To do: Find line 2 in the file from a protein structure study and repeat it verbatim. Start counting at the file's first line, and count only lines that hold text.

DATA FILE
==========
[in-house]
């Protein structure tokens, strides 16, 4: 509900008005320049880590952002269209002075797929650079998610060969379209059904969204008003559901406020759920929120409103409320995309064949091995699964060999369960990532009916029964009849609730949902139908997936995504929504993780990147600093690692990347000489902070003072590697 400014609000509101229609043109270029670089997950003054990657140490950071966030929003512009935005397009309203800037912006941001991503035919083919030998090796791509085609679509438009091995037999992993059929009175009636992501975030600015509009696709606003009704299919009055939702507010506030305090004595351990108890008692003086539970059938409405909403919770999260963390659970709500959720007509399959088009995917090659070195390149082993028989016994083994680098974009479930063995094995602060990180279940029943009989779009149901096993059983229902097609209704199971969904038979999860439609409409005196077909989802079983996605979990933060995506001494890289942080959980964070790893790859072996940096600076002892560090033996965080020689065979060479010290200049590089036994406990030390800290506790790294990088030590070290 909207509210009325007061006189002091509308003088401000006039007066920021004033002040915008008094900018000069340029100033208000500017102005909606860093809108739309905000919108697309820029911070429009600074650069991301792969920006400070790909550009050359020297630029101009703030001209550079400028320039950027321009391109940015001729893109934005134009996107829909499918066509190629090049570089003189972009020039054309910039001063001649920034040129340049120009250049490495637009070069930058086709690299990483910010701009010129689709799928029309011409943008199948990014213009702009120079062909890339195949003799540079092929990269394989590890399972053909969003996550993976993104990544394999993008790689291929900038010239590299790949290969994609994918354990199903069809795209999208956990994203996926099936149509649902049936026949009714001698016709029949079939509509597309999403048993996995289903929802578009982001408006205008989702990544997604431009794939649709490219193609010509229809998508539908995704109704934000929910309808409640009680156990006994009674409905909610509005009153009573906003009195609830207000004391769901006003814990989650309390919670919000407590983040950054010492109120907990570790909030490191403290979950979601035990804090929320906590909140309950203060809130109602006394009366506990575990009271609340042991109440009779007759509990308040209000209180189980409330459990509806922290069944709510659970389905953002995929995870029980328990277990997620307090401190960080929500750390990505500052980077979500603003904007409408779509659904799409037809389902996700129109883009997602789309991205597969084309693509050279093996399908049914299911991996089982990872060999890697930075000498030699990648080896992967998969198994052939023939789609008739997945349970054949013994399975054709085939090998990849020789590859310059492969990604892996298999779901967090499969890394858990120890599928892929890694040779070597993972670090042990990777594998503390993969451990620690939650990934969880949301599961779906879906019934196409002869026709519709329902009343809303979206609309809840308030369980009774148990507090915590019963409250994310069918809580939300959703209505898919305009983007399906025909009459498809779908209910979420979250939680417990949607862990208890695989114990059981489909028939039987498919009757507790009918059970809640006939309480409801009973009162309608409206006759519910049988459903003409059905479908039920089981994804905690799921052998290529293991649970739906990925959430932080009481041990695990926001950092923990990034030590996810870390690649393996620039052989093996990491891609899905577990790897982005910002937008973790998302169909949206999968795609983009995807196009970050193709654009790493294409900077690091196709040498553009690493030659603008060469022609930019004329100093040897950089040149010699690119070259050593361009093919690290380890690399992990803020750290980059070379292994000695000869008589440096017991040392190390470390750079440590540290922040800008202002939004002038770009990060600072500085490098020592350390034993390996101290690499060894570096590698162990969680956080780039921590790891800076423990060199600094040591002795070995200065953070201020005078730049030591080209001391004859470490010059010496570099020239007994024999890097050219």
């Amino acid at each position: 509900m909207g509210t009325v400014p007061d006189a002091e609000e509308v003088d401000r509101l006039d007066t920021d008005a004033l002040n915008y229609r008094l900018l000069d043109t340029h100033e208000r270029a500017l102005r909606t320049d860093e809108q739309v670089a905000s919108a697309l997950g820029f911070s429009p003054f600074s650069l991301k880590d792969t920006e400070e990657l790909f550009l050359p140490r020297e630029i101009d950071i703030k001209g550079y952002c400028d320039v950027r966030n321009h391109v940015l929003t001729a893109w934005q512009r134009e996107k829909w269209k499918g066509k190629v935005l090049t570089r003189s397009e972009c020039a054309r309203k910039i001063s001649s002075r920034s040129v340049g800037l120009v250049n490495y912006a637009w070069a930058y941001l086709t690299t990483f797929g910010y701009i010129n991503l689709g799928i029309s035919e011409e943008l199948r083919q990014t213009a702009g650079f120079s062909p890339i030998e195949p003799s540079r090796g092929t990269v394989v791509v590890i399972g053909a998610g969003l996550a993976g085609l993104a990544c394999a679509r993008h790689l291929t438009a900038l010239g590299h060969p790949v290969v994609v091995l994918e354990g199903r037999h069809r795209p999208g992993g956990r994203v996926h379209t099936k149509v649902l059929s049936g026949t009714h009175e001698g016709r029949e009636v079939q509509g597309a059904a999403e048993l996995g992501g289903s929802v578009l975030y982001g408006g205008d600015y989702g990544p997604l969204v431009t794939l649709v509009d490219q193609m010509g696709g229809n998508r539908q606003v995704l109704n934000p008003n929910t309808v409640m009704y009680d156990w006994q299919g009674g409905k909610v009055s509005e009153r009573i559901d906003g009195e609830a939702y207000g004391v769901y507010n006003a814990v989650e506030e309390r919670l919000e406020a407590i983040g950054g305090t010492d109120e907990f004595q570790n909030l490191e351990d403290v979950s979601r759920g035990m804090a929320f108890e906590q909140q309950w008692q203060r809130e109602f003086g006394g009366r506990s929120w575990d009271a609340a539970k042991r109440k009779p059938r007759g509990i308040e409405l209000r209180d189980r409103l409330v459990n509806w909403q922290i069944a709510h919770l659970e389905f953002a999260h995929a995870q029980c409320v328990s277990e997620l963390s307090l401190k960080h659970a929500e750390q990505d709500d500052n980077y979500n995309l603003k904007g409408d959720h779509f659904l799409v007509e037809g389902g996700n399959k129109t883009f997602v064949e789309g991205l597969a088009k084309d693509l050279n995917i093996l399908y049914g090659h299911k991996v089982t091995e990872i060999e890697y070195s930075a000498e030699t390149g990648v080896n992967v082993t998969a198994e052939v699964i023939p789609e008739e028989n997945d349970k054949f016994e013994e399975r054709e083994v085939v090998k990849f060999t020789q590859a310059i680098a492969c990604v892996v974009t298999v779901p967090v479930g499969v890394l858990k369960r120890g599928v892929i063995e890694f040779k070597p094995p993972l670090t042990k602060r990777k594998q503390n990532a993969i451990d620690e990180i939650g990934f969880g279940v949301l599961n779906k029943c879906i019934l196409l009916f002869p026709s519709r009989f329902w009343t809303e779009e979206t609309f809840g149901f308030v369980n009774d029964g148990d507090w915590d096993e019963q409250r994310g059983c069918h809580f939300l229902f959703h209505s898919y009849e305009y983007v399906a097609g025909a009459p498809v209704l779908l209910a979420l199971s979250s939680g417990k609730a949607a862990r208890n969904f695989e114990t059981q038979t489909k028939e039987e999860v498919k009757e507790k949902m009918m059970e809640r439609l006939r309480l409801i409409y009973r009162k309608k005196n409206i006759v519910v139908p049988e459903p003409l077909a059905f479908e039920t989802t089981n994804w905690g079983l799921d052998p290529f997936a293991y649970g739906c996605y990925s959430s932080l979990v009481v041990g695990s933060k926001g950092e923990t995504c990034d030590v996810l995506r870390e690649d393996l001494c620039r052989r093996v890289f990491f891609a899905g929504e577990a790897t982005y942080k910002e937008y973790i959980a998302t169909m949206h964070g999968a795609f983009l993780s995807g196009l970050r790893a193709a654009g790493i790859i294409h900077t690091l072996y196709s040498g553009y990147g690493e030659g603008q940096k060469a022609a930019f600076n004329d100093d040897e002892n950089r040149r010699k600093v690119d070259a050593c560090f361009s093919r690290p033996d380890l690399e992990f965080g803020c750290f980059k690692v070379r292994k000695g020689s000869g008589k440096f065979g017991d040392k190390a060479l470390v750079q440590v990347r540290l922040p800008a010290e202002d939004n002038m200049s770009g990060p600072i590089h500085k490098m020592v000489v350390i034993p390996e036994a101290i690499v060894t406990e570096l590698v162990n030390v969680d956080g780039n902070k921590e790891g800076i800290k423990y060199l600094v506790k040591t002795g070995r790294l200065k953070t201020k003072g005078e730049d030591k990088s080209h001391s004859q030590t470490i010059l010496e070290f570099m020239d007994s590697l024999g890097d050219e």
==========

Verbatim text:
């Protein structure tokens, strides 16, 4: 509900008005320049880590952002269209002075797929650079998610060969379209059904969204008003559901406020759920929120409103409320995309064949091995699964060999369960990532009916029964009849609730949902139908997936995504929504993780990147600093690692990347000489902070003072590697 400014609000509101229609043109270029670089997950003054990657140490950071966030929003512009935005397009309203800037912006941001991503035919083919030998090796791509085609679509438009091995037999992993059929009175009636992501975030600015509009696709606003009704299919009055939702507010506030305090004595351990108890008692003086539970059938409405909403919770999260963390659970709500959720007509399959088009995917090659070195390149082993028989016994083994680098974009479930063995094995602060990180279940029943009989779009149901096993059983229902097609209704199971969904038979999860439609409409005196077909989802079983996605979990933060995506001494890289942080959980964070790893790859072996940096600076002892560090033996965080020689065979060479010290200049590089036994406990030390800290506790790294990088030590070290 909207509210009325007061006189002091509308003088401000006039007066920021004033002040915008008094900018000069340029100033208000500017102005909606860093809108739309905000919108697309820029911070429009600074650069991301792969920006400070790909550009050359020297630029101009703030001209550079400028320039950027321009391109940015001729893109934005134009996107829909499918066509190629090049570089003189972009020039054309910039001063001649920034040129340049120009250049490495637009070069930058086709690299990483910010701009010129689709799928029309011409943008199948990014213009702009120079062909890339195949003799540079092929990269394989590890399972053909969003996550993976993104990544394999993008790689291929900038010239590299790949290969994609994918354990199903069809795209999208956990994203996926099936149509649902049936026949009714001698016709029949079939509509597309999403048993996995289903929802578009982001408006205008989702990544997604431009794939649709490219193609010509229809998508539908995704109704934000929910309808409640009680156990006994009674409905909610509005009153009573906003009195609830207000004391769901006003814990989650309390919670919000407590983040950054010492109120907990570790909030490191403290979950979601035990804090929320906590909140309950203060809130109602006394009366506990575990009271609340042991109440009779007759509990308040209000209180189980409330459990509806922290069944709510659970389905953002995929995870029980328990277990997620307090401190960080929500750390990505500052980077979500603003904007409408779509659904799409037809389902996700129109883009997602789309991205597969084309693509050279093996399908049914299911991996089982990872060999890697930075000498030699990648080896992967998969198994052939023939789609008739997945349970054949013994399975054709085939090998990849020789590859310059492969990604892996298999779901967090499969890394858990120890599928892929890694040779070597993972670090042990990777594998503390993969451990620690939650990934969880949301599961779906879906019934196409002869026709519709329902009343809303979206609309809840308030369980009774148990507090915590019963409250994310069918809580939300959703209505898919305009983007399906025909009459498809779908209910979420979250939680417990949607862990208890695989114990059981489909028939039987498919009757507790009918059970809640006939309480409801009973009162309608409206006759519910049988459903003409059905479908039920089981994804905690799921052998290529293991649970739906990925959430932080009481041990695990926001950092923990990034030590996810870390690649393996620039052989093996990491891609899905577990790897982005910002937008973790998302169909949206999968795609983009995807196009970050193709654009790493294409900077690091196709040498553009690493030659603008060469022609930019004329100093040897950089040149010699690119070259050593361009093919690290380890690399992990803020750290980059070379292994000695000869008589440096017991040392190390470390750079440590540290922040800008202002939004002038770009990060600072500085490098020592350390034993390996101290690499060894570096590698162990969680956080780039921590790891800076423990060199600094040591002795070995200065953070201020005078730049030591080209001391004859470490010059010496570099020239007994024999890097050219």